Wednesday, December 28, 2005


Before you launch that low-cal routine, spend some quality time with the just-released "Macaroni & Cheese," by Marlena Spieler ($16.95 paperback, Chronicle Books). It's written in a not-so-serious style, yet remains respectful of the dish's iconic status.

There are 50 certifiably different recipes, some stove-top quick and some meltingly baked with alluring names such as Macarrones alla Malaguena (a Spanish take that uses red bell peppers, tomatoes, zucchini, chorizo, peas, green beans and briny green olives) and Happiness Macaroni With Ham, Peas and Many Cheeses (the version that inspired Spieler to write the book).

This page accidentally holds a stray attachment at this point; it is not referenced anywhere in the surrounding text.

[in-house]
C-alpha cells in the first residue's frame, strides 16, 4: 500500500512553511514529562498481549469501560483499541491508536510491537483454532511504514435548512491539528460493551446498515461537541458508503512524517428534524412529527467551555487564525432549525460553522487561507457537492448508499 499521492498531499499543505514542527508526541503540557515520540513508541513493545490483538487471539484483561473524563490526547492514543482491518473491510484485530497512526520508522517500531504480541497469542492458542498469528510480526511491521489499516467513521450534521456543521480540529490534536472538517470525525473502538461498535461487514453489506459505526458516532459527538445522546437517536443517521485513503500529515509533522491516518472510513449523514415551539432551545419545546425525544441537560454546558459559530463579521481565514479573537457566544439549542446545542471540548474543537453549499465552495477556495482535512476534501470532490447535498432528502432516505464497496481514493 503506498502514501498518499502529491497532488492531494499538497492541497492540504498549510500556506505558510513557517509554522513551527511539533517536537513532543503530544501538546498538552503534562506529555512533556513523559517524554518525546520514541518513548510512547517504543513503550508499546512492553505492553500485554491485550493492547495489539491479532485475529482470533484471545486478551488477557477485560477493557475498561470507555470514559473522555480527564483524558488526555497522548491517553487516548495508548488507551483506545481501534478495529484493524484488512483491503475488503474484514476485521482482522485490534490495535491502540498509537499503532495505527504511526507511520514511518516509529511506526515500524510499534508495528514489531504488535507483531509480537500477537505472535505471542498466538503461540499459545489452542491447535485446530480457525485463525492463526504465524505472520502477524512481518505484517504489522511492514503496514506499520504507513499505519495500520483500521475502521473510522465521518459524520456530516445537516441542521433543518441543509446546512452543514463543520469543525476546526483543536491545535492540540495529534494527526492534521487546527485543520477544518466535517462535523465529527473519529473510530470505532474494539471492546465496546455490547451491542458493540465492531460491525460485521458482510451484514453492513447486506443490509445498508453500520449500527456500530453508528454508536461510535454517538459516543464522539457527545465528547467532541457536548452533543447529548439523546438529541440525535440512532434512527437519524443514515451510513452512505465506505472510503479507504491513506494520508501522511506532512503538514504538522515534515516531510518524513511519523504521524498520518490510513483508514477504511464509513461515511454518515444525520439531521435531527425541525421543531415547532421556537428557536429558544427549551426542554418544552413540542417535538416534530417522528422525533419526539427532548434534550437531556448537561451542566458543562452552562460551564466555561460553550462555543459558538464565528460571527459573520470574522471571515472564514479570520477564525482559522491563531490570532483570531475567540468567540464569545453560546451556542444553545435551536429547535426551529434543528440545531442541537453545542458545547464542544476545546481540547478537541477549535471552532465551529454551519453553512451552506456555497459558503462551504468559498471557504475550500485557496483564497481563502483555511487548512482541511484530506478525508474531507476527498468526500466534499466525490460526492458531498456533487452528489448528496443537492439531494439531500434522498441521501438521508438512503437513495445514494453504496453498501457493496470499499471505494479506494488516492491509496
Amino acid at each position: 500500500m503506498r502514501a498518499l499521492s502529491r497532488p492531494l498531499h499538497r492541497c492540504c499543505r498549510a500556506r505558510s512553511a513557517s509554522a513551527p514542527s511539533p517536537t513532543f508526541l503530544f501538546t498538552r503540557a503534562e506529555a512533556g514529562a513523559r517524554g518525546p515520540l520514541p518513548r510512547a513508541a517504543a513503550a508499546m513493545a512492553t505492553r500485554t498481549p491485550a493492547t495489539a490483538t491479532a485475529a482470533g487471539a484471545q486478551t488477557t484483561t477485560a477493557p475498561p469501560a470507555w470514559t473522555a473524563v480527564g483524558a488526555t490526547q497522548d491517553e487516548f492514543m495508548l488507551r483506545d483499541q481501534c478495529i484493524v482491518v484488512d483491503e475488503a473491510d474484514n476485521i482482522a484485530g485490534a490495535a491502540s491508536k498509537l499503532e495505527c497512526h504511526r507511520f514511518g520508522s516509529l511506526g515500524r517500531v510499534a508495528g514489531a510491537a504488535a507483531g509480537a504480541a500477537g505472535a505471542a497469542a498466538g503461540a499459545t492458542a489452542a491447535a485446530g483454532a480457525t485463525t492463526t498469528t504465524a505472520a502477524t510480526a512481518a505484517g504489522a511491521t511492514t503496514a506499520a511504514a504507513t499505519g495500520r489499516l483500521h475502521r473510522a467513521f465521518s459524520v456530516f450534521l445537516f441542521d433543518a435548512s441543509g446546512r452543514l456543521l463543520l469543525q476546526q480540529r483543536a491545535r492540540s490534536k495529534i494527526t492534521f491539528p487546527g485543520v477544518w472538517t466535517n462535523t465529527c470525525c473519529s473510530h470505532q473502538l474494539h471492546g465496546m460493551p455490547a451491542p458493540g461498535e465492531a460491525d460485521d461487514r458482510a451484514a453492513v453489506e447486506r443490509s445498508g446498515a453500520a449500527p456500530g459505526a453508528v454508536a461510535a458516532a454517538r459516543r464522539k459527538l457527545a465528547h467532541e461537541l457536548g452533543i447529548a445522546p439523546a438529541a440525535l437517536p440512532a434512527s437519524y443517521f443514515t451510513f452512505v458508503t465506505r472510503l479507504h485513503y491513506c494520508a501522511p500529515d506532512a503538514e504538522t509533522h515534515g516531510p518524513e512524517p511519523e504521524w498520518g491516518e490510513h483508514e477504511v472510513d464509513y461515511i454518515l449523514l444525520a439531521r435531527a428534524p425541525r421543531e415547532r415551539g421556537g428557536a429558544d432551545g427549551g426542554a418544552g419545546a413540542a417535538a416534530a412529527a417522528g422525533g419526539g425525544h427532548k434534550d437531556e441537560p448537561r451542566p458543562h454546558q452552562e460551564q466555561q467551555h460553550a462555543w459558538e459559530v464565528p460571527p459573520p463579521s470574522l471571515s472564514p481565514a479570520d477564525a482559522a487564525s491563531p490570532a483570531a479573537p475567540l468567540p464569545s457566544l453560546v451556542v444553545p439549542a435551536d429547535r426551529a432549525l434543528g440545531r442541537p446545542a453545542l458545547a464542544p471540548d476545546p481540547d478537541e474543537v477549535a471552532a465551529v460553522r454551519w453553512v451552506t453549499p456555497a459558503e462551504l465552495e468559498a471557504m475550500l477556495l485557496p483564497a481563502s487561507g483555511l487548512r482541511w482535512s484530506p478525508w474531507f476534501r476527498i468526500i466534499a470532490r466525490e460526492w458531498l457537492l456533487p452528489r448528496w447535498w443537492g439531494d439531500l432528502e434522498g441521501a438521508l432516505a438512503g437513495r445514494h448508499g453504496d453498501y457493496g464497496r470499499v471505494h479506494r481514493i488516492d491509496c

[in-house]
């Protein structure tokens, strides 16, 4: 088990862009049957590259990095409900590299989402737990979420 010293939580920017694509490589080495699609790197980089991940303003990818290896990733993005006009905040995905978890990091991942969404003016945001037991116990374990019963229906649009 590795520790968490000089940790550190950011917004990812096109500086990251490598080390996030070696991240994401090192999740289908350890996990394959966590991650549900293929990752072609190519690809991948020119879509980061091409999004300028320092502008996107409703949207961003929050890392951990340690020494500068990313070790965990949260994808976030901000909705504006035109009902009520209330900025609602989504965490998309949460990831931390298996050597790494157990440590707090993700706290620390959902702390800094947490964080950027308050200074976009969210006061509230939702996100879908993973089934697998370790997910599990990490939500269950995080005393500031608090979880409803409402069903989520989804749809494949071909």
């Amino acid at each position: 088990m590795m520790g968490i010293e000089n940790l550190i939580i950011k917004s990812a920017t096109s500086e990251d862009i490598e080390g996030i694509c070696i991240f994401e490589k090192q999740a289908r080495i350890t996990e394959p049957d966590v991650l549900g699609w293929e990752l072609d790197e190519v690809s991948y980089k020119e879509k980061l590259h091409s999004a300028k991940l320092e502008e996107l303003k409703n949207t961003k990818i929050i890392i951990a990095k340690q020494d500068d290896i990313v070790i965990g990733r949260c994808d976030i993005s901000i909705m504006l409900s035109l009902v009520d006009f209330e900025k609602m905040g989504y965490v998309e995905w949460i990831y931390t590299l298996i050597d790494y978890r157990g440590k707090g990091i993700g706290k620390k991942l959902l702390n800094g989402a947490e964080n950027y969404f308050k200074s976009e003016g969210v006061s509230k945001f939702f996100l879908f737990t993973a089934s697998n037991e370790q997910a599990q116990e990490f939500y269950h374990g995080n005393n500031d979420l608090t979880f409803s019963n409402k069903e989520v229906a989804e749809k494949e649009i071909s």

While you're trying to decide whether to go Greek, Italian, Cajun or Yankee Doodle Dandy, you may learn things about mac and cheese, too. Spieler, a formidable cookbook author and food personality who lives in Hampshire, England, speaks with authority and has done the research.

The first written recipe for the dish, she tells us, appeared in "The Experienced English Housekeeper" in 1769. Thomas Jefferson featured macaroni and cheese countless times at his Monticello table, and it's been comforting Americans ever since.

© 2005 The Washington Post Company